The GB-EMS Event Medical Service has been providing several cycle responders every weekend for the last few months (and some weekdays) to a variety of event types in a multitude of locations. With such a demand for the service, we are going to look into why they are so popular, what they can do, and what are the limitations.
What are their abilities?
Cycle response units are designed to be staffed by medics at “First Responder” level. At this level, staff can give advanced first aid, with additional skills like enhanced fracture and bleed management, additional skills to be used during a resuscitation, and ability to take and understand patient observations. This means that patients can gain a better level of care at the point of incident and can be more appropriately triaged by cycle responders and assess if they can be discharged at scene or need further medical care. The equipment cycle responders carry does change depending on the event or level of medic, however often items like AED’s, airways, catastrophic bleeding kits and additional emergency medications can be found in the pannier of a CRU.
Long distances are often a limitation as although our cycle responders have made it around half and full marathons, often it’s not fully practical or realistic to be covering these kind of distances. Steps or stairs in city environments can also be issues, as although our responders are able to traverse these obstacles, often it can hinder progress in an emergency situation. Another limitation is the inability to transport patients to further care as although cycle responders may be able to stabilise the patient at the scene, if a patient is in a bad condition, cycle responders will have to call for additional resources if hospital care is needed. Finally; deep mud and sand are often challenging for cycle responders to make suitable progress, especially when you take into account the additional weight of the medical equipment in the panniers. Again; although CRU’s often find a way round these obstacles, it’s may be more practical for a 4x4 response unit or off road ambulance to cover these areas.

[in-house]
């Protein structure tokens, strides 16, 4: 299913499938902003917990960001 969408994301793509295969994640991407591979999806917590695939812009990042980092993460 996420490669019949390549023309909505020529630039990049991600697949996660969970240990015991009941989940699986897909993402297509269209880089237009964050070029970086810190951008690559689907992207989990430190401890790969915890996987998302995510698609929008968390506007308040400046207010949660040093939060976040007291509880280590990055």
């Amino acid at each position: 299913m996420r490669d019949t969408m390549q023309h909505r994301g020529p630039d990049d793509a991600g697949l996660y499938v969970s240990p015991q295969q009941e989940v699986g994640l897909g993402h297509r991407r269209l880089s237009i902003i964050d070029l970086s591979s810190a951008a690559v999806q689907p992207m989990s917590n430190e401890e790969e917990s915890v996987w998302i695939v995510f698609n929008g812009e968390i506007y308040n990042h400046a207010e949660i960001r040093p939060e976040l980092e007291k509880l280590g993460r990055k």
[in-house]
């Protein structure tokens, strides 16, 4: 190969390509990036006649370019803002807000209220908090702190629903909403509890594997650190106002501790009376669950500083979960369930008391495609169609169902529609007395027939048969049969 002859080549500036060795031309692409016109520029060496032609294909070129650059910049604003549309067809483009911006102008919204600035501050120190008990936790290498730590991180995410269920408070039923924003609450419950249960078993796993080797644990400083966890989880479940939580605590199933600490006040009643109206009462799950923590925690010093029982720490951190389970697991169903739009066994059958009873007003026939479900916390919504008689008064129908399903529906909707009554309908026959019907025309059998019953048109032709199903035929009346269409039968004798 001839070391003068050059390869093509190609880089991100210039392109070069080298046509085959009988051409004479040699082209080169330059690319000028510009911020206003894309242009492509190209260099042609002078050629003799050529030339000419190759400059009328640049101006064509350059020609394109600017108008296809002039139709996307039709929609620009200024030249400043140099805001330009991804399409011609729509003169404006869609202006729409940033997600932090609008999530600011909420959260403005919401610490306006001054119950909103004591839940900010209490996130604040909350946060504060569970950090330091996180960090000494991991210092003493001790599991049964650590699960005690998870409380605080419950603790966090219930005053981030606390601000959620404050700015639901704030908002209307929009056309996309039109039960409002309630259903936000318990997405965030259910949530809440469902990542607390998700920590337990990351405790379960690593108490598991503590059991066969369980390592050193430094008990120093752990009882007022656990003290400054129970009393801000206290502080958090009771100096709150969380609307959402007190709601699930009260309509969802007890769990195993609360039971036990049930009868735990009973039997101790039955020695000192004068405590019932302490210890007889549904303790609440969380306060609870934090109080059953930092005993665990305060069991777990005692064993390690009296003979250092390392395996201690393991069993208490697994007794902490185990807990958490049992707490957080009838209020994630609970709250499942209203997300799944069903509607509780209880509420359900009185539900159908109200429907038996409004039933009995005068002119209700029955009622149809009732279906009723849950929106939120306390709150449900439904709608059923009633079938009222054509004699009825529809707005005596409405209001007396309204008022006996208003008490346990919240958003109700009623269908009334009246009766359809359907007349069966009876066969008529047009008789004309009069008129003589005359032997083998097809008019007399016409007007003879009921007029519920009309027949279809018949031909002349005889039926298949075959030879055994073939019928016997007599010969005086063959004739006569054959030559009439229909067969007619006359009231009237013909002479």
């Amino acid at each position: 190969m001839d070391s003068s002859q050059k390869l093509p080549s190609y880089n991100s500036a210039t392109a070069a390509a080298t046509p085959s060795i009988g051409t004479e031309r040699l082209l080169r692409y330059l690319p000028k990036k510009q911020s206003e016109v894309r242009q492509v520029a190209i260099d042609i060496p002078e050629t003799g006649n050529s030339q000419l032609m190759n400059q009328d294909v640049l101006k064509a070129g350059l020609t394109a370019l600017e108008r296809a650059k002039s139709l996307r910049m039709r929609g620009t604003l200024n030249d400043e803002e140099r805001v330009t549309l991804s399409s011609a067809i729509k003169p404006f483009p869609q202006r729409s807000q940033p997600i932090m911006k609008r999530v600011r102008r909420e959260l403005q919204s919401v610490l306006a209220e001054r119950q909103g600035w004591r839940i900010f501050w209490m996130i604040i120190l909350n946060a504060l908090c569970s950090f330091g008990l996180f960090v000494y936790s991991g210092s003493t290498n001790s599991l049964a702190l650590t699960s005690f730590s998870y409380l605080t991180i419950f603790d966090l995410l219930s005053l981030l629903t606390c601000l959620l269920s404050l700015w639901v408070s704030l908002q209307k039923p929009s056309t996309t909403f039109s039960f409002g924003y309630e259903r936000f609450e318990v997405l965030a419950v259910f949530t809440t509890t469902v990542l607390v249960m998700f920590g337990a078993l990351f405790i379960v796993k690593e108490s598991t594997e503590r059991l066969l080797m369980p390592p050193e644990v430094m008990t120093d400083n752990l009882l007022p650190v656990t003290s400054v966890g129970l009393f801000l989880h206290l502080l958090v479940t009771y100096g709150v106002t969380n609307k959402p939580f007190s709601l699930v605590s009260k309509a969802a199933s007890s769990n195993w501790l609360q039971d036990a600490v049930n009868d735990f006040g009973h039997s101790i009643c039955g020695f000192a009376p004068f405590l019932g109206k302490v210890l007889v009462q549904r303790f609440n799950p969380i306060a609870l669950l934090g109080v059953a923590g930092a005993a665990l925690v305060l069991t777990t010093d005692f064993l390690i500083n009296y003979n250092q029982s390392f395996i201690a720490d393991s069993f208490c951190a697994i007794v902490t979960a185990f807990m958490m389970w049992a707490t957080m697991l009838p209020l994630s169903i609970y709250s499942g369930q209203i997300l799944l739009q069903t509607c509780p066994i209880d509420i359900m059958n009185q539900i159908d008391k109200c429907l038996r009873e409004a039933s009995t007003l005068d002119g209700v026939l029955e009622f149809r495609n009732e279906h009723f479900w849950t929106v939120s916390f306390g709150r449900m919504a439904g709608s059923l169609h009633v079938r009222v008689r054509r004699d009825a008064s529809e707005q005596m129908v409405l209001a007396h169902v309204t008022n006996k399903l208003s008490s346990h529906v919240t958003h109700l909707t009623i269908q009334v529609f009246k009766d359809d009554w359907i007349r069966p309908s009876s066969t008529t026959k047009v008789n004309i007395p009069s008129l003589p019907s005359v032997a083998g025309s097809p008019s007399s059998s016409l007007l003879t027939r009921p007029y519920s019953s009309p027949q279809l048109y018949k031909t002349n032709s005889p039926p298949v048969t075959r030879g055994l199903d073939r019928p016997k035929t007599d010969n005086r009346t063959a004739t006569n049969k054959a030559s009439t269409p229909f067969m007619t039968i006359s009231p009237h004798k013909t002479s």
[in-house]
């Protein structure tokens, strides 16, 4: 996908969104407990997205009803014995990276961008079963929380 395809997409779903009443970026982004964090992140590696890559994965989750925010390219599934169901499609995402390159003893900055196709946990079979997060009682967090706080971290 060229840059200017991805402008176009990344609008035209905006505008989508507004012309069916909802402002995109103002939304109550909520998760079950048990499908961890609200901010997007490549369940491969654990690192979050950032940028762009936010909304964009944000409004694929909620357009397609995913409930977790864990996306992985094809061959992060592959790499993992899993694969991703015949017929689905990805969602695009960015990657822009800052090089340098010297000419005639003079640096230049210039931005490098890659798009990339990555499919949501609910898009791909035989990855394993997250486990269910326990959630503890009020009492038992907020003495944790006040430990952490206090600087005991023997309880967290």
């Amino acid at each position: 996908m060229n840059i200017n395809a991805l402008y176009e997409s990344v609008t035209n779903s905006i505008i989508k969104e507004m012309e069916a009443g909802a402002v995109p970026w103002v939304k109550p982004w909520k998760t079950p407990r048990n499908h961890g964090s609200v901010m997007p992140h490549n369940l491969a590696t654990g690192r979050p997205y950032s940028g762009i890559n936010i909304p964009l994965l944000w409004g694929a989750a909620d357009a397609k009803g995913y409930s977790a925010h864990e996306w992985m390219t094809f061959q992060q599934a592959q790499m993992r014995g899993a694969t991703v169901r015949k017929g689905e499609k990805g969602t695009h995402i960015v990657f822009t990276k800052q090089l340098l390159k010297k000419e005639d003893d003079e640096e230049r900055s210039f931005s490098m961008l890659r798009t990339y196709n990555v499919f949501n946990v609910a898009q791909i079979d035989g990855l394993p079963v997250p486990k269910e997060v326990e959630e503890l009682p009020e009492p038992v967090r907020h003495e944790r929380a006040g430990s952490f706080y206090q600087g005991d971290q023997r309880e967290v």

Benefits and why they are so popular?
The main draw for event organisers is the ability for medics to respond rapidly in either off road situation or pedestrianised areas. With city and rural applications, CRU’s are generally sent to areas where vehicles can’t reach to provide a full coverage of medical care. In addition, CRU’s can often be quicker and more appropriate to respond to incidents, especially of it can keep a responding ambulance free for more severe patients. Cycle responders also help the medical team keep track of event progress away from medical centres and can often relay important information like back runner location or participant level on site, that might be hard for the medical team to accurately gauge.
In conclusion, there are numerous times where the GB-EMS cycle responders have played a vital role in providing effective patient care in a first person on scene capacity, and in many cases been able to get a patient to a stage where an on scene discharge can occur. Moreover; with such high levels of manoeuvrability cycle responders can often provide a key communication link to activities happening around an event site and help support both event organisers and the medical team in an array of activities.